I introduced the metaphor relating to consumer insight in a post back in May, “Call me trim tab.” I want to take this idea further and look at how it applies to what we do. Everyone should be marketing themselves (see Not to Market is a Crime) but it can be costly, and for many organizations cost is a significant hurdle. This is where trim tab thinking can make a huge difference.
What can you do that will be effective at getting the word out but will not break the bank?
Are there relatively inexpensive tactical shifts you can make right now that will yield significant long term results?
The answer is yes. It’s just a matter of finding them.
They will not be obvious or easy. We often expect big changes to come from big things, and marketing campaigns can certainly be big, but as Malcolm Gladwell points out in The Tipping Point, if you look closely at “epidemic ideas or messages,” the critical factor often turns out to be something that may seem on the surface to be small and trivial. This critical leverage point is what we call a trim tab. It’s an insight leading to tactical changes that gives you leverage far greater than what’s apparent from the face value significance of the modification.
One thing that almost any organization can do—and many do not with sufficient seriousness—to get the trim tab discovery process going is to create customer personas. By this I do not mean dry collections of facts and data about your customers, but fully thought through stand-ins for actual persons that represent the key types of customers that you have. Each persona has a name and detailed characteristics so it can guide you to have a complete mental image that you can use to test your ideas from their perspective. It must live in sharp enough focus to allow anyone in the organization to go and essentially ask that person “What do you think of this?” and get a useful answer.
Each persona has a name and detailed characteristics so it can guide you to have a complete mental image that you can use to test your ideas from their perspective.
This is not a dashed together persona or a demographic type, but a fully fleshed out mental model. It is hard work to create a good persona, but the payoff is mighty.
In a recent persona development exercise with a client, she brought in what she believed was her ideal customer persona. It represented a very large swath of her potential audience. We developed this persona in a 3-hour meeting and she really came to life. Then when we were writing a journal entry in her voice and describing her experiences with our client’s product, it immediately became clear that this person would never actually recommend or even use our client’s product with any frequency. Compare these 3 hours to the cost of a full marketing program intent on selling to this person. Short of massively marketing or changing the product completely to match her needs, this exercise made it absolutely clear that this would never have worked. This opened the way for us to focus on slightly smaller yet far more receptive groups within her existing client pool. This was time well spent.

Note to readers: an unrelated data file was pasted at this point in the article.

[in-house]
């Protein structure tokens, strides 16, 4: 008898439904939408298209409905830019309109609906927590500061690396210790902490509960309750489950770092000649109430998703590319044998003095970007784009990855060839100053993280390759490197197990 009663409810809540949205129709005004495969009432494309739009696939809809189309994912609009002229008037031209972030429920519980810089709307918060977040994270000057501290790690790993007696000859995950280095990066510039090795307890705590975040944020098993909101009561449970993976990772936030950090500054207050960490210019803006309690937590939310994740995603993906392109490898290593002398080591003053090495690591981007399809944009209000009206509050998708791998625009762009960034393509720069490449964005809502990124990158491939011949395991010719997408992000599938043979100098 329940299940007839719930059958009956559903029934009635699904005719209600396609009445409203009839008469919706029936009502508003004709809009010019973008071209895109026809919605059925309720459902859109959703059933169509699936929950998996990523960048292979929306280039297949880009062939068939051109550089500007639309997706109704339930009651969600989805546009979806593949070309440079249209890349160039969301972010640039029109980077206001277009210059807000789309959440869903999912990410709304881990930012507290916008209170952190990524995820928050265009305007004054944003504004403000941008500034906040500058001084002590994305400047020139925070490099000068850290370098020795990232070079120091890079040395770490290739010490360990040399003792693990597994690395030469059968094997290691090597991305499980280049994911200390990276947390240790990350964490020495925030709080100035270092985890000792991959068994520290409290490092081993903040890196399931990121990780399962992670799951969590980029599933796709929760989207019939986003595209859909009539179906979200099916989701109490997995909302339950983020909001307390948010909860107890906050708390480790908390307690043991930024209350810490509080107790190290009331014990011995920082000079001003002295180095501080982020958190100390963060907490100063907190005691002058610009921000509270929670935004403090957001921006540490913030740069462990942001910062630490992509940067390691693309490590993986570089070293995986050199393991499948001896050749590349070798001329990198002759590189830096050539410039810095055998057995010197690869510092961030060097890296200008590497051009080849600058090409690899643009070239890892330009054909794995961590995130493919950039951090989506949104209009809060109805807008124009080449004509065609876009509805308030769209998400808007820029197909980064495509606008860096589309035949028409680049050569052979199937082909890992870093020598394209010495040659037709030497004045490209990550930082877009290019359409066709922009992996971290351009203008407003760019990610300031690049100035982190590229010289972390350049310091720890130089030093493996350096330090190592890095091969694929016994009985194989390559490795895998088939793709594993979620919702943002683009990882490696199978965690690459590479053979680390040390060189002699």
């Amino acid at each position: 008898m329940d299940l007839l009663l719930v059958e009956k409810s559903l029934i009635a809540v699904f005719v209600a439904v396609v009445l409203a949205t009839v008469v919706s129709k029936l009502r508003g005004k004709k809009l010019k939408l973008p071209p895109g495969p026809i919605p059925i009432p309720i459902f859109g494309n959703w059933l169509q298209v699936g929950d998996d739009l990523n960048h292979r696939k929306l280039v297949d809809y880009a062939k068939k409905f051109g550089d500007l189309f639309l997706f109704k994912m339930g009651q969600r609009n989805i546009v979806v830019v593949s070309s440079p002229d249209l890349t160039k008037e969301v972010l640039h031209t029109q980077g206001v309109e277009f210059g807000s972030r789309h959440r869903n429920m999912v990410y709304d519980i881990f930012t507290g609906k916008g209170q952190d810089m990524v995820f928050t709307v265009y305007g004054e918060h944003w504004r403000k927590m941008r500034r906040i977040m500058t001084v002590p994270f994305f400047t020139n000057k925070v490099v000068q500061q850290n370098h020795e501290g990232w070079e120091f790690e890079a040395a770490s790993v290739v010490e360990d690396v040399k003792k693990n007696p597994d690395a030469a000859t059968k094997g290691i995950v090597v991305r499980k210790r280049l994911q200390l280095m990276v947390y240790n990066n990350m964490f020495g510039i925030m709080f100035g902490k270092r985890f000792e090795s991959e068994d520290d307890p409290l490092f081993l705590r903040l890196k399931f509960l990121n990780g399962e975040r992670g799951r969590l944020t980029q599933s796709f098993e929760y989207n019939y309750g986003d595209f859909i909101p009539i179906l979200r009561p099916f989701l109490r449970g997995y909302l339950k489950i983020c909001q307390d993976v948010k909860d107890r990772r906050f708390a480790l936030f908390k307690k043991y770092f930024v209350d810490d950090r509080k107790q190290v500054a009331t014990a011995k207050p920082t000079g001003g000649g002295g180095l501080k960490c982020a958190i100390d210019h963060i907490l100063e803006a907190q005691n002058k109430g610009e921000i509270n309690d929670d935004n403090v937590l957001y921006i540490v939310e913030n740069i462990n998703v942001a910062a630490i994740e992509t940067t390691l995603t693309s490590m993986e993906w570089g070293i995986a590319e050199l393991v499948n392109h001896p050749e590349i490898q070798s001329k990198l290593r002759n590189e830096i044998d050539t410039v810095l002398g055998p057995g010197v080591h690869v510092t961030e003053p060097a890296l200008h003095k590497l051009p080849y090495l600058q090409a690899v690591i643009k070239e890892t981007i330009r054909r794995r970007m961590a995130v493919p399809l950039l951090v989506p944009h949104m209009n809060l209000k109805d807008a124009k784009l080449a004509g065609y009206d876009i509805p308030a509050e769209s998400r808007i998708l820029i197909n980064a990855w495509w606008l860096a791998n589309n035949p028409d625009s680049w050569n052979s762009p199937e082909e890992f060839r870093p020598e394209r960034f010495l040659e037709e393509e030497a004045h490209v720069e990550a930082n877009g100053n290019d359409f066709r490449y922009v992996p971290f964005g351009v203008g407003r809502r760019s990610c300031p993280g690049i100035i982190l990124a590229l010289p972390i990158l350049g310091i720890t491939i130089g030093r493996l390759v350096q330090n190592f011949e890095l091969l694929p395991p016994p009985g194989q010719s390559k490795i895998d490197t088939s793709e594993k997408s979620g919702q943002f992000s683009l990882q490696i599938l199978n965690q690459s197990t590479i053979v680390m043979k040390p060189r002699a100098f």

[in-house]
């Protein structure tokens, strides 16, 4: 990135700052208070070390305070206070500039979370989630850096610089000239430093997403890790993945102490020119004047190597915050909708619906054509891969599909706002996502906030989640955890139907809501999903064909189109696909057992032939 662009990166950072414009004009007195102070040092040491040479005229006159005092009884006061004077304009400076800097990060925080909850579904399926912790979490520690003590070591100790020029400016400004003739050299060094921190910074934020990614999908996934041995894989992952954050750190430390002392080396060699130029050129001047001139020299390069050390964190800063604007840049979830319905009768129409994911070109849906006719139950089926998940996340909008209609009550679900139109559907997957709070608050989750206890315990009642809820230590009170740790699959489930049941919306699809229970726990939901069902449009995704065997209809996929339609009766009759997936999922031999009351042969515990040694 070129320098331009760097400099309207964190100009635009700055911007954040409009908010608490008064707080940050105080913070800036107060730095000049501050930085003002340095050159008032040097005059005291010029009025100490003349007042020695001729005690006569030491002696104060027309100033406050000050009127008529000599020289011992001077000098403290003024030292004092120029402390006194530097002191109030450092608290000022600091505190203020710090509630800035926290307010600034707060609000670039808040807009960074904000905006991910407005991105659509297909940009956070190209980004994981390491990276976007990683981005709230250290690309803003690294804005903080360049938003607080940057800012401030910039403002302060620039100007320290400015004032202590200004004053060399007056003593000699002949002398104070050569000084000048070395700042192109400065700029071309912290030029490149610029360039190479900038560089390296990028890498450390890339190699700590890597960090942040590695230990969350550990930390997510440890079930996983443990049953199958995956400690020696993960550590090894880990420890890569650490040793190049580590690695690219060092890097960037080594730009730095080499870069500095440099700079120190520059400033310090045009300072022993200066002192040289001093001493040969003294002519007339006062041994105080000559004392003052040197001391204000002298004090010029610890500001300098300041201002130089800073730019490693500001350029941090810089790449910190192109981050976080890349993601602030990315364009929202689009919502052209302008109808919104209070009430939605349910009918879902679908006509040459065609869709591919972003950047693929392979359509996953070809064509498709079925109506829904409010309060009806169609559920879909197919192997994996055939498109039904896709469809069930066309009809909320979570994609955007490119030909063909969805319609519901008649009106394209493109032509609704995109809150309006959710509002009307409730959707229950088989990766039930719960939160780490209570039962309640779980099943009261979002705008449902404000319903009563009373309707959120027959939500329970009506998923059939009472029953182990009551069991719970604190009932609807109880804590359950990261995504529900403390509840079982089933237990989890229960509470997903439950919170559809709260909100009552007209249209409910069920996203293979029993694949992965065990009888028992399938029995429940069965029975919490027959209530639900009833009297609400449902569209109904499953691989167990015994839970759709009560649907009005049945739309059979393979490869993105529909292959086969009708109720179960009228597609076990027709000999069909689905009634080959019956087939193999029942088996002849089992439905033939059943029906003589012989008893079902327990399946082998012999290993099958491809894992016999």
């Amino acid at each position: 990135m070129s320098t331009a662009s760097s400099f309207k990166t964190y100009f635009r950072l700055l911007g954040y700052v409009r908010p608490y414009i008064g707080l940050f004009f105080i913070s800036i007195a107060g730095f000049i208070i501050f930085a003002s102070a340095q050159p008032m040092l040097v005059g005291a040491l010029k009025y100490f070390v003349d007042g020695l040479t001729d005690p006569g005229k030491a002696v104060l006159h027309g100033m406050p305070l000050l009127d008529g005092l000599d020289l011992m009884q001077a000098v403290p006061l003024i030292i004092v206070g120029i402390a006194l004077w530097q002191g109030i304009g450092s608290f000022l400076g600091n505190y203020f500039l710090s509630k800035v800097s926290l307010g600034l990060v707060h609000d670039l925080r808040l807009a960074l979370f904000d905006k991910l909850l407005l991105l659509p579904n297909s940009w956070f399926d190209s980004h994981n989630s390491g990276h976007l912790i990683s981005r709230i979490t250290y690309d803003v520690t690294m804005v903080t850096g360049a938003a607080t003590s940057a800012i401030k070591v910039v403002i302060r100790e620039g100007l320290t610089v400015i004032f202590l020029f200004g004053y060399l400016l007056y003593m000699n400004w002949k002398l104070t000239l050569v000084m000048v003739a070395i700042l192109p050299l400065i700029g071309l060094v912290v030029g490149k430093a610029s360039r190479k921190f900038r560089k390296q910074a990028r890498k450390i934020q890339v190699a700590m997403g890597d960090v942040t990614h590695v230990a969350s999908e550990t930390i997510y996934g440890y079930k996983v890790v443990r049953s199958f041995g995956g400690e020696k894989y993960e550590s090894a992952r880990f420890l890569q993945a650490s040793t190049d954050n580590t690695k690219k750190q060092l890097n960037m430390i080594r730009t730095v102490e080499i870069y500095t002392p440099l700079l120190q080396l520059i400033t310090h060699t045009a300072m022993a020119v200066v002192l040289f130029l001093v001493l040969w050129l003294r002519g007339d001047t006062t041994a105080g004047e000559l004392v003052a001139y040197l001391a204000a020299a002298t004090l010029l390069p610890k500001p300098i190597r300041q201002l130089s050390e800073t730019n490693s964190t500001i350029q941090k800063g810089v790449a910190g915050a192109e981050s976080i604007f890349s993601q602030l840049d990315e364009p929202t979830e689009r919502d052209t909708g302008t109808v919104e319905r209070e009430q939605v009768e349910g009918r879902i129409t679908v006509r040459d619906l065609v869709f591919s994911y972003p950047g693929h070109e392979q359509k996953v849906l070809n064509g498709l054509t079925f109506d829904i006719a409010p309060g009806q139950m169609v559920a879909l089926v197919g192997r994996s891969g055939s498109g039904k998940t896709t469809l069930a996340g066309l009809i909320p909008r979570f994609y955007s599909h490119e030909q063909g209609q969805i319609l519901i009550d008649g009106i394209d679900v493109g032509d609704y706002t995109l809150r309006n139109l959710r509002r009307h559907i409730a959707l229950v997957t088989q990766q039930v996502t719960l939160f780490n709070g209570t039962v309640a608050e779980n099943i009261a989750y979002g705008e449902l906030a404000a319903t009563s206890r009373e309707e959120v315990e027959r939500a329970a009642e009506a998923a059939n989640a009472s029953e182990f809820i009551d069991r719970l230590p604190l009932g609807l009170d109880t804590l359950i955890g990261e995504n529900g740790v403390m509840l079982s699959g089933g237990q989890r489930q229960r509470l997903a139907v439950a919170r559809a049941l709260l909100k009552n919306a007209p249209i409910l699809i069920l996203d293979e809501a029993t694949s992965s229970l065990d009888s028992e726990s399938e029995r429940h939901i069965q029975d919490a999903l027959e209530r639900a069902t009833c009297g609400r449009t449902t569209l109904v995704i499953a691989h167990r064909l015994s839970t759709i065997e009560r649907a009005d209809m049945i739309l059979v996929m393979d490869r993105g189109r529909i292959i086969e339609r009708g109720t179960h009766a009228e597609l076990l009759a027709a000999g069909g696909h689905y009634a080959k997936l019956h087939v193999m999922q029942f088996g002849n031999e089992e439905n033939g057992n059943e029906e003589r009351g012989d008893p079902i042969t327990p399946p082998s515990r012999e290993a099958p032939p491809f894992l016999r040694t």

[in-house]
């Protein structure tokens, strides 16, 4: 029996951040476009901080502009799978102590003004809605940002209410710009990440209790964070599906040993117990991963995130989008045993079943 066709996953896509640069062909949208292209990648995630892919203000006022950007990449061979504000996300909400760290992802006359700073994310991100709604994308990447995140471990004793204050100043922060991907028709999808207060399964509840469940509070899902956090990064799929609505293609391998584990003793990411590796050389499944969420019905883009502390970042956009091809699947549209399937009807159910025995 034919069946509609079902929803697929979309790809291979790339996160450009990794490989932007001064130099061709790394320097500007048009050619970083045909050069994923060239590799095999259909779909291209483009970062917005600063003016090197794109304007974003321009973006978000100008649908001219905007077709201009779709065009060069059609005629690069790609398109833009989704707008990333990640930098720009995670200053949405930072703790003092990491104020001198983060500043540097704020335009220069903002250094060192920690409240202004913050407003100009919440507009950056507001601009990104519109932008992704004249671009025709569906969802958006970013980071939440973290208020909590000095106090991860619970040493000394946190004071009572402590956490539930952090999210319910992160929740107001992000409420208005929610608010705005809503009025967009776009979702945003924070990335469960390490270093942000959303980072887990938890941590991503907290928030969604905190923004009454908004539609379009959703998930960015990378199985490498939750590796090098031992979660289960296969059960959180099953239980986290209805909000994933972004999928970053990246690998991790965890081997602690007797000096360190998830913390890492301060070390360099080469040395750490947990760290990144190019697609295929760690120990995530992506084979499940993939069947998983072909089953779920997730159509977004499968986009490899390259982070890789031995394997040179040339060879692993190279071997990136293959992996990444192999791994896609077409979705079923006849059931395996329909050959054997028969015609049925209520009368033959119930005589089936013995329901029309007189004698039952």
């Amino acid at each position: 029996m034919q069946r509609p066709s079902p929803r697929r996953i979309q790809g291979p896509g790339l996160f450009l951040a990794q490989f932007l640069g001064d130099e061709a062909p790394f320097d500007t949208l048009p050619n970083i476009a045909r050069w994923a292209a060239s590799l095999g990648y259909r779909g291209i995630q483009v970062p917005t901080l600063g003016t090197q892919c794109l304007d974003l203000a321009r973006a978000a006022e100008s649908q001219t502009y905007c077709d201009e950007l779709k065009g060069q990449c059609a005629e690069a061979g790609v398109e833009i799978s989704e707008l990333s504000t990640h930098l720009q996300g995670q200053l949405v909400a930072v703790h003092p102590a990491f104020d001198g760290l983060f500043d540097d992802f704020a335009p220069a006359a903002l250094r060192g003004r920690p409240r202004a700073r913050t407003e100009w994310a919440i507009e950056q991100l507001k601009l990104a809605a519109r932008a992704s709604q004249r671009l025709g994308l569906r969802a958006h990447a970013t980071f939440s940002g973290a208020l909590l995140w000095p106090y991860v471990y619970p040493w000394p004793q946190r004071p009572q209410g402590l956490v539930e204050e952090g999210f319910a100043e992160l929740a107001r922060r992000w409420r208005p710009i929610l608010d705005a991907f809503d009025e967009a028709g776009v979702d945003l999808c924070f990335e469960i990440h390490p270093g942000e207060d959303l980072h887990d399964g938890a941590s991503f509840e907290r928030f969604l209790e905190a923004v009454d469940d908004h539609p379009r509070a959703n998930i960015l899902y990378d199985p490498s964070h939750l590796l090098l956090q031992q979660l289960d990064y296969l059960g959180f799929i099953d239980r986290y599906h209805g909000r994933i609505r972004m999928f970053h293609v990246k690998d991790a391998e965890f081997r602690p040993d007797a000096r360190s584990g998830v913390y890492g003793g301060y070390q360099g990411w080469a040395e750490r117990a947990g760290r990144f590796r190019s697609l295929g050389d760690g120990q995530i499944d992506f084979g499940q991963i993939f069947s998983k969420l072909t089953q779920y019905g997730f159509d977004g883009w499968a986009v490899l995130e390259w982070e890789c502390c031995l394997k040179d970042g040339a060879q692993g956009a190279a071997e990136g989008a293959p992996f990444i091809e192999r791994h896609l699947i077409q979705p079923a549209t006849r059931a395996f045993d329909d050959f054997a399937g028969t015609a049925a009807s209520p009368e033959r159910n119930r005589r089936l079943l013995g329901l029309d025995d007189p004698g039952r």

Compare these 3 hours to the cost of a full marketing program intent on selling to this person.
Along the way we also unearthed a key insight into the motivation of almost all of her customers—a desire for fun—that she had never recognized before. The implications of this discovery, and the small shifts that it makes possible will, I believe, set the course for a complete transformation of her business. This notion of fun was not naturally part of the owner’s personality, and so was not built into the DNA of the brand. But importantly, it was also something that was not wrong for the brand at all. It was just missing. Adding it will involve almost no extra costs, and yet it will make every customer that she already has, and every one she ever will get, a little more connected to her brand, a little more likely to remember it, and a little more likely to recommend it to others. The effects of this consumer insight discovery will play out over years, yielding benefits both tangible and intangible. One thing though is already certain: That was 3 hours very well spent.